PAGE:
Everything happens for a reason...
I respectfully disagree. (Translation: shut up shut up shut up shut up shut up) (Actual translation: choose your favorite profanity-laced way to say that this is utter bullshit, then say that five times in a row.)
Last Monday night (at Lunch Lady Bob's), we saw an ad for a new TV show called "A Million Little Things." I didn't hear much about the premise of the show because early in the ad was that line, after which I just went cold. Your friend just committed suicide. There is no good reason for that. There is no good reason for a child to be ripped from his mother's arms, then returned to her weeks later only to run away because he no longer recognizes her. There is no good reason for my cousins to be sifting through the ashy remains of their home after it was destroyed in the Carr Fires in northern California.
There is no good reason for my cancer. There is good that can come out of it. Lots of good has come from it. I’ve learned that the depths of my strength and the strength of my kids is greater than I could have ever imagined. I’ve learned that Windsor, among its many strengths and storied history, is the home of some of the kindest, most compassionate, loving, funny, and helpful people you could ever meet. I’ve learned that people might leave, but if they love you they’re never really gone. I’ve learned that I can handle needles. A lot of needles. Too many needles. I might even be able to get the tattoo I've been wanting after all. I’ve learned that writing has a unique ability to change the brain, to heal, to inspire (okay, I kind of knew that last one, but seeing it happen is… wow). I’ve learned that doing good comes back to you, but maybe not in the ways you might expect. I’ve learned that sometimes “just sitting around” is the most important work you can do.
But, none of those are a rationale for cancer, for children being torn away from their families, for natural disasters. Maybe, if you think of a “reason” as a cause for something, then yeah, there are causes. Global warming, pesticides, agent orange, bullying, ill-conceived political strategies – these can all cause or contribute to truly horrible events. But I personally believe that there is a God, and my God doesn’t want or plan terrible things for us. God is a God of grace and mercy – faith, hope, and love. God desires joy and good things for the children of the earth, not great things for the privileged few at the expense of all the rest. How could a believer ever come to the conclusion that God has willed unspeakable things to happen to any of the sheep of God’s pasture? And if you do claim this hypothesis, how could you ever say it to the face of someone to whom the worst imaginable thing has just happened? If that’s how God operates, then later days, God. (There is NO WAY that that is how God operates, so here I still am, God.)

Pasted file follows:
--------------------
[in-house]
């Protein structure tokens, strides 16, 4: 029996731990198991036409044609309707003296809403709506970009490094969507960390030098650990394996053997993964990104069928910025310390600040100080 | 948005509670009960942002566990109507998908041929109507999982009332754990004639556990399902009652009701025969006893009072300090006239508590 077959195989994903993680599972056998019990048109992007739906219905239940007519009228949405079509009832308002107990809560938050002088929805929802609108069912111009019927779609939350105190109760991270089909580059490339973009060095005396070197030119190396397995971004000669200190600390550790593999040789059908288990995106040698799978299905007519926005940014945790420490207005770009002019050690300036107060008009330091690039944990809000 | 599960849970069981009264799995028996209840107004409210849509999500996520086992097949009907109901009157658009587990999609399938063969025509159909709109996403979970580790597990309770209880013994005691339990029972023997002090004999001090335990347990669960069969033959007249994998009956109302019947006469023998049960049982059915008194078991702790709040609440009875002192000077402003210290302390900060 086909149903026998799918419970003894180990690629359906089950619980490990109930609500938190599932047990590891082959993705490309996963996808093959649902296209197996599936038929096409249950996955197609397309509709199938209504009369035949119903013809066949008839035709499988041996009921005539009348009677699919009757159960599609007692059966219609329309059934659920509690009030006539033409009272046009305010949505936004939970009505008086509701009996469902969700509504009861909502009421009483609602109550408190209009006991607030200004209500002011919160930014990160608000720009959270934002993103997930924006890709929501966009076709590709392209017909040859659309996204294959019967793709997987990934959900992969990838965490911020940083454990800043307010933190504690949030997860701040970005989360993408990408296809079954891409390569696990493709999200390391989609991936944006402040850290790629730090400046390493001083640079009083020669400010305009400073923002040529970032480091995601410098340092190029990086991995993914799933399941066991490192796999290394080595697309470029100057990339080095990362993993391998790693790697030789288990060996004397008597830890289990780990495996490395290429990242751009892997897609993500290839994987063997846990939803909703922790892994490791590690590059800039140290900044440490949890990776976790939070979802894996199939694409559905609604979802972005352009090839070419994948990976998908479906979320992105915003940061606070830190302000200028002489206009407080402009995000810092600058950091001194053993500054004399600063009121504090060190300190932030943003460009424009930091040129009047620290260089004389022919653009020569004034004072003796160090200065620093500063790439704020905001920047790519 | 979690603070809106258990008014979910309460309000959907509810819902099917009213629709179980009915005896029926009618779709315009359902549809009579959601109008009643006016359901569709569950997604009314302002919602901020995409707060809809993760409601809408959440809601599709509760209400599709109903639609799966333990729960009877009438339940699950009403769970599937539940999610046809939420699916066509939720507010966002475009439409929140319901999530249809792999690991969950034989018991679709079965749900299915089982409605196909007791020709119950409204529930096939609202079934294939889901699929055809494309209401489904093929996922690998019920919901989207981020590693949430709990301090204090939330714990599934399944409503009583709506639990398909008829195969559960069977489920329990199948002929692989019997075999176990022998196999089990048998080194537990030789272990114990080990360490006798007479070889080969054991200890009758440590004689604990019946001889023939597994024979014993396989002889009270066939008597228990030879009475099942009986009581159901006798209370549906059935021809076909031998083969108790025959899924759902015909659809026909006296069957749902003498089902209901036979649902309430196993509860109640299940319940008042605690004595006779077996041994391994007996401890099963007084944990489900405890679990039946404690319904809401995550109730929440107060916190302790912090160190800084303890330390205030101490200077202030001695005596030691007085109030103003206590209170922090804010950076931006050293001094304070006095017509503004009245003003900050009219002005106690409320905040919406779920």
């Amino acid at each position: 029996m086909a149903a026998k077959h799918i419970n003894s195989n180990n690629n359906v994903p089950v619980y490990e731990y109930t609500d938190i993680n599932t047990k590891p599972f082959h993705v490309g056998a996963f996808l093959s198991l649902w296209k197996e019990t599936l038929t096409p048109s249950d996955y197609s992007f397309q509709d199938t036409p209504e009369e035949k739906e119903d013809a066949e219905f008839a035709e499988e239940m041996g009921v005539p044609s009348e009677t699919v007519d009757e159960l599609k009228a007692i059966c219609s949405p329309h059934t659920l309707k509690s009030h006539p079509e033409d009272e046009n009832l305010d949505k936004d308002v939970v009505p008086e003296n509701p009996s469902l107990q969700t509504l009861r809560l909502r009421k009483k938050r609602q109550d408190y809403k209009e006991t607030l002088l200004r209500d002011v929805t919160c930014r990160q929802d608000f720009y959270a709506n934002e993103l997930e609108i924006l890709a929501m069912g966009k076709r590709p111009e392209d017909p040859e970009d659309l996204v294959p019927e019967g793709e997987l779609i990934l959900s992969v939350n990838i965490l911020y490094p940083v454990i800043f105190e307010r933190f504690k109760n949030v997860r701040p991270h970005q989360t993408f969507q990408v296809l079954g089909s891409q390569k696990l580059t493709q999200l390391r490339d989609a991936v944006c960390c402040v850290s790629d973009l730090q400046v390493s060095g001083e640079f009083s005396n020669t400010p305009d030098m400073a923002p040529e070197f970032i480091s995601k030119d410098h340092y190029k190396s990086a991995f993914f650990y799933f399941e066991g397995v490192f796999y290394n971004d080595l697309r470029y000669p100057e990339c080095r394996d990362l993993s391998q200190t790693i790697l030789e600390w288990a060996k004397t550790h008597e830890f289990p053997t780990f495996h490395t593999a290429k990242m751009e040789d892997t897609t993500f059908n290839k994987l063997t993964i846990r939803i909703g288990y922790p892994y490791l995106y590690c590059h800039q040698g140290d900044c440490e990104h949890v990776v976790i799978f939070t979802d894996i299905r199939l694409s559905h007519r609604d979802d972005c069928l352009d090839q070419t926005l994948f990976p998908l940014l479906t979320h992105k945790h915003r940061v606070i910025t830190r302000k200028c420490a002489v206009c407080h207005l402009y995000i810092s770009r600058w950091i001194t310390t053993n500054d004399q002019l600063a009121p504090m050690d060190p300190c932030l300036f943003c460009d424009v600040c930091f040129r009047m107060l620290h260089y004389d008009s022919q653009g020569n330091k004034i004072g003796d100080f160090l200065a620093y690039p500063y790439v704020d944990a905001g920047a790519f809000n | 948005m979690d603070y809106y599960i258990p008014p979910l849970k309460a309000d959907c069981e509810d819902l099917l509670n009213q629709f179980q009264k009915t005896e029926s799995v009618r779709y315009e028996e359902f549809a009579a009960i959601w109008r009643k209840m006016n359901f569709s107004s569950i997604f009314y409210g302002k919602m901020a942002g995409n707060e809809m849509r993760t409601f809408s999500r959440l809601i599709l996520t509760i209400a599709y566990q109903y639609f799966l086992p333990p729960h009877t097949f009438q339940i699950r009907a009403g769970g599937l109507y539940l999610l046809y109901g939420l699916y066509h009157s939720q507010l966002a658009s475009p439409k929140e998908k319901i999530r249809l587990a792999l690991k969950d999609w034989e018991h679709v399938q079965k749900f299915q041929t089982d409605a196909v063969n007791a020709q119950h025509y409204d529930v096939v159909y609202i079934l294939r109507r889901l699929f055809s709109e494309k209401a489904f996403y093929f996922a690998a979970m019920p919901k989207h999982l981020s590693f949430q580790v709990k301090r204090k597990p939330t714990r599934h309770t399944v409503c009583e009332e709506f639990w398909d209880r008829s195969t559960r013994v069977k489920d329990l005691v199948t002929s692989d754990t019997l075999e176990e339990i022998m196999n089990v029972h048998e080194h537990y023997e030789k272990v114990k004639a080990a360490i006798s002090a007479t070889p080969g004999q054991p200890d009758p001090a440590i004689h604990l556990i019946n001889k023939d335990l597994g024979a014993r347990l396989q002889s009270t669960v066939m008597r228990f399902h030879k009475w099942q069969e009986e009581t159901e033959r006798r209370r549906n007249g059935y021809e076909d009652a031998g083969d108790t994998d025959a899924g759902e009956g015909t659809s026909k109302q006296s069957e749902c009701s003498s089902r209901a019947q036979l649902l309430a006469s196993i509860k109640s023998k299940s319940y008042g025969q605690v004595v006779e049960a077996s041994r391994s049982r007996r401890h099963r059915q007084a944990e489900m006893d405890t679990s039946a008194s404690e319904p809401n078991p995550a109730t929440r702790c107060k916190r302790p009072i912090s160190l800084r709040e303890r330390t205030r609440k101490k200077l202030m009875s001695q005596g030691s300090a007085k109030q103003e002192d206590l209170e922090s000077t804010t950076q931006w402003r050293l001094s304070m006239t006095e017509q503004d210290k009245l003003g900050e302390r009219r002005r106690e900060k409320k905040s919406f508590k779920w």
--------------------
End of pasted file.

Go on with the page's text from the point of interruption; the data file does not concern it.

I’m going to suggest you keep that philosophy to yourself. Save it for your private moments of reflection instead of your public writings, conversations, and speeches. Maybe explore it a little bit and see if your heart changes. I hope that you never have to face the loss of a child, the fear of a terminal illness, or the loss of your home in order to learn that it’s not necessarily the logical extension of a reasonable God/world/universe, but just a crazy, stupid, random sucky thing.
My beautiful cousins, looking so fierce and sifting through the ashes that used to be their house.
But when the bad thing happens, learn all the good things you can from it. Let it change you for the better. Accept the blessings of others and learn to pay them forward even to people who “don’t deserve it.” Including the ones who have the gall to tell you that everything happens for a reason.